The CSR Newsletters are a freely-available resource generated as a dynamic complement to the textbook, Strategic Corporate Social Responsibility: Sustainable Value Creation.

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Friday, October 4, 2013

Strategic CSR - Hedonometer

The article in the url below introduces the Hedonometer (http://www.hedonometer.org/). It is a graphical representation of people’s emotions expressed via Twitter:
 
“A group of Twitter-junkie data scientists launched a tool this week to measure the ups and downs of public contentment, an index they are calling the hedonometer that takes the pulse of the national mood and, the researchers hope, may even one day play a role in informing economic and public health policies. … The scientists say the measurements provide a deeper insight into public sentiment in real time. In introducing the hedonometer, the duo describe it as a ‘Dow Jones Index of Happiness.’”
 
The authors claim that it measures “happiness.” I am not sure what it measures, and I am certain that this is not a representative sample of the population, but the resulting graphic certainly looks cool:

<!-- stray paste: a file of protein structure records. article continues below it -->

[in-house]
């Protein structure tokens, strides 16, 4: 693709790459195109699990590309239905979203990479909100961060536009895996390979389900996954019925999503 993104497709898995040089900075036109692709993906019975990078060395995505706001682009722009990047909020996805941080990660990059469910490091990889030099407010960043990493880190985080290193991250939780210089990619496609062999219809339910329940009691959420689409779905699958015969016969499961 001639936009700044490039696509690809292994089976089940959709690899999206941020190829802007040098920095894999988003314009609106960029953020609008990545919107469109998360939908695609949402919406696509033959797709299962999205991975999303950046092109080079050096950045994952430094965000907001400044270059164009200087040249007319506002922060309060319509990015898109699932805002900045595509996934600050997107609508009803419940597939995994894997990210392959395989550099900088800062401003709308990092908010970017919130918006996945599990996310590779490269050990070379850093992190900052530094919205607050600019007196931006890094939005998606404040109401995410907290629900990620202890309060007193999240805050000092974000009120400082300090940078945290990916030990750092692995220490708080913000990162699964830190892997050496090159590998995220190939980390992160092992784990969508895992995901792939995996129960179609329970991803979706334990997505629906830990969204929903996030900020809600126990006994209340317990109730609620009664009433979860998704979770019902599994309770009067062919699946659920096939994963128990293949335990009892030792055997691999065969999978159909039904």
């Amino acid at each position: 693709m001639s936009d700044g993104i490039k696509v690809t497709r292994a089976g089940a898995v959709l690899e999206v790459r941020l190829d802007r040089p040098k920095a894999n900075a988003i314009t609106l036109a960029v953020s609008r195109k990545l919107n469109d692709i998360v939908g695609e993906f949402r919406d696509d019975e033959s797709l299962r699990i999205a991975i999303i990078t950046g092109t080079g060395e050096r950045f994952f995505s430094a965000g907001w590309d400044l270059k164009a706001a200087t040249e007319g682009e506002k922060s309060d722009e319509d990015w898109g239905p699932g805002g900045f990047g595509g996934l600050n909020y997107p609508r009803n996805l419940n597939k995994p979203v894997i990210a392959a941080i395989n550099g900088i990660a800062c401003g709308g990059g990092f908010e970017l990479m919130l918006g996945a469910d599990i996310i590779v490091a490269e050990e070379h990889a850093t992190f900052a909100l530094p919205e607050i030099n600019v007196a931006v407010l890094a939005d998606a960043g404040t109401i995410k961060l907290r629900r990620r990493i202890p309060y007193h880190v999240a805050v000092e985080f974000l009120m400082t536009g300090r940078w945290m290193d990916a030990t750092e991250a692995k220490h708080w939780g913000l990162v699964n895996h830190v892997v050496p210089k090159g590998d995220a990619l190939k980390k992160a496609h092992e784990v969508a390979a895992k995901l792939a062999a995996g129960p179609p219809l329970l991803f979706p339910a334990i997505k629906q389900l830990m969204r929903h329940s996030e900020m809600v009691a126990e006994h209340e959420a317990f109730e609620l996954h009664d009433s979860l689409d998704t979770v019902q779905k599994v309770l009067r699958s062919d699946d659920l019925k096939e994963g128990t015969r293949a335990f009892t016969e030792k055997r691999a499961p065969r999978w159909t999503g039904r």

“Here’s how it works: The hedonometer measures Twitter’s Gardenhose feed, a random daily sampling of roughly 50 million English-language tweets, generating usually about 100 million individual words. The entire word cache is then scored each day to determine a sliding mood scale. Drilling down to the word level, the scientists have scored 10,000 terms, weighting them for their positive or negative connotations. Words such as ‘happy,’ for example, score high (8.3 out of 10) for positive sentiment, whereas words like ‘war’ or ‘dead’ score low. The more positive words that turn up in the cache, the higher the score. (You can see where ironic tweets might skew things.)”
 
The results capture shifts in national attention, if nothing else:
 
“The scientists have been tracking public sentiment via Twitter since September 2008, the month Lehman Brothers went bust. The hedonometer assessment of Twitter chatter that day—Sept. 15, 2008—shows the term ‘bankruptcy’ trending, sinking the overall mood of the index. The ‘saddest’ day so far recorded was April 15, 2013, the Boston Marathon bombings. The most positive days consistently are public holidays, with Christmas regularly generating the highest score of the year.”
 
Have a good weekend.
David
 
David Chandler & Bill Werther
 
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Forget GDP. Data Crunchers Measure Happy Tweets for Key Economic Indicator
By Bernhard Warner
May 1, 2013
Bloomberg Businessweek